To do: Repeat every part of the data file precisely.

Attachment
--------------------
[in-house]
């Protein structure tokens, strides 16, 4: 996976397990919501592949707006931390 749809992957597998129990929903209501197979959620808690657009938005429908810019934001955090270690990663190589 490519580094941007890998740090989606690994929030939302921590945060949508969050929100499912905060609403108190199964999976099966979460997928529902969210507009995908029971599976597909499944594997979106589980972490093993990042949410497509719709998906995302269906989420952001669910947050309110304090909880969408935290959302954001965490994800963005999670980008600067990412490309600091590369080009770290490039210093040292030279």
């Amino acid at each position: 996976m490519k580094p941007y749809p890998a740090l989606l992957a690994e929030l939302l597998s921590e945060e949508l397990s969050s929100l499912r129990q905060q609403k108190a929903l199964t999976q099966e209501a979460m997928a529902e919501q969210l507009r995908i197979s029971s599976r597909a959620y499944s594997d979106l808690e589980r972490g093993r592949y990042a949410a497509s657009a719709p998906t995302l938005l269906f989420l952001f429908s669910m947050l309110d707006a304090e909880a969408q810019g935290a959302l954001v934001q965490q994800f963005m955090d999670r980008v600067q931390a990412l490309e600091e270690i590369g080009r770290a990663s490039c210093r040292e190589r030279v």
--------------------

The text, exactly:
[in-house]
């Protein structure tokens, strides 16, 4: 996976397990919501592949707006931390 749809992957597998129990929903209501197979959620808690657009938005429908810019934001955090270690990663190589 490519580094941007890998740090989606690994929030939302921590945060949508969050929100499912905060609403108190199964999976099966979460997928529902969210507009995908029971599976597909499944594997979106589980972490093993990042949410497509719709998906995302269906989420952001669910947050309110304090909880969408935290959302954001965490994800963005999670980008600067990412490309600091590369080009770290490039210093040292030279």
């Amino acid at each position: 996976m490519k580094p941007y749809p890998a740090l989606l992957a690994e929030l939302l597998s921590e945060e949508l397990s969050s929100l499912r129990q905060q609403k108190a929903l199964t999976q099966e209501a979460m997928a529902e919501q969210l507009r995908i197979s029971s599976r597909a959620y499944s594997d979106l808690e589980r972490g093993r592949y990042a949410a497509s657009a719709p998906t995302l938005l269906f989420l952001f429908s669910m947050l309110d707006a304090e909880a969408q810019g935290a959302l954001v934001q965490q994800f963005m955090d999670r980008v600067q931390a990412l490309e600091e270690i590369g080009r770290a990663s490039c210093r040292e190589r030279v």